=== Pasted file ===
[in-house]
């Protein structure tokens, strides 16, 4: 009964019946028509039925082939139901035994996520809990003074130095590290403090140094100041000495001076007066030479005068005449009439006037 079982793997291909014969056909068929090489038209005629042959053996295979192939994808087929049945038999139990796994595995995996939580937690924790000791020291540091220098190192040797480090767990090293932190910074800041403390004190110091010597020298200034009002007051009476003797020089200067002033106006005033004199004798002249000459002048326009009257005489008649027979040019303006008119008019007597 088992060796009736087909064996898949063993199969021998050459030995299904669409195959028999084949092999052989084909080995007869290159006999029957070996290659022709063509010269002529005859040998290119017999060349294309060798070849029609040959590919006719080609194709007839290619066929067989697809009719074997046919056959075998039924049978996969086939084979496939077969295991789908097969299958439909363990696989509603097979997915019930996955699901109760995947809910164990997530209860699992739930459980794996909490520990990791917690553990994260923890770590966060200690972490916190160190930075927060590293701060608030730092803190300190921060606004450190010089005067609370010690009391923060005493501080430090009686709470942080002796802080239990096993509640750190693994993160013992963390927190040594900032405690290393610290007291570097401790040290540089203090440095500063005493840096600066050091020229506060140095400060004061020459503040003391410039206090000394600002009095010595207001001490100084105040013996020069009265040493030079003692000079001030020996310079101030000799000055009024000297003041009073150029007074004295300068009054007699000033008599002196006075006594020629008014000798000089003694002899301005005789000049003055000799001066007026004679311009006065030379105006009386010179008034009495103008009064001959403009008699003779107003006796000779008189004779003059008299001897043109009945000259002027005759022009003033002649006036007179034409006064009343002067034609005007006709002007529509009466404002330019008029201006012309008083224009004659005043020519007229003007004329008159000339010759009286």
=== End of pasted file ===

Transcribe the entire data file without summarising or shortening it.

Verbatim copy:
[in-house]
């Protein structure tokens, strides 16, 4: 009964019946028509039925082939139901035994996520809990003074130095590290403090140094100041000495001076007066030479005068005449009439006037 079982793997291909014969056909068929090489038209005629042959053996295979192939994808087929049945038999139990796994595995995996939580937690924790000791020291540091220098190192040797480090767990090293932190910074800041403390004190110091010597020298200034009002007051009476003797020089200067002033106006005033004199004798002249000459002048326009009257005489008649027979040019303006008119008019007597 088992060796009736087909064996898949063993199969021998050459030995299904669409195959028999084949092999052989084909080995007869290159006999029957070996290659022709063509010269002529005859040998290119017999060349294309060798070849029609040959590919006719080609194709007839290619066929067989697809009719074997046919056959075998039924049978996969086939084979496939077969295991789908097969299958439909363990696989509603097979997915019930996955699901109760995947809910164990997530209860699992739930459980794996909490520990990791917690553990994260923890770590966060200690972490916190160190930075927060590293701060608030730092803190300190921060606004450190010089005067609370010690009391923060005493501080430090009686709470942080002796802080239990096993509640750190693994993160013992963390927190040594900032405690290393610290007291570097401790040290540089203090440095500063005493840096600066050091020229506060140095400060004061020459503040003391410039206090000394600002009095010595207001001490100084105040013996020069009265040493030079003692000079001030020996310079101030000799000055009024000297003041009073150029007074004295300068009054007699000033008599002196006075006594020629008014000798000089003694002899301005005789000049003055000799001066007026004679311009006065030379105006009386010179008034009495103008009064001959403009008699003779107003006796000779008189004779003059008299001897043109009945000259002027005759022009003033002649006036007179034409006064009343002067034609005007006709002007529509009466404002330019008029201006012309008083224009004659005043020519007229003007004329008159000339010759009286």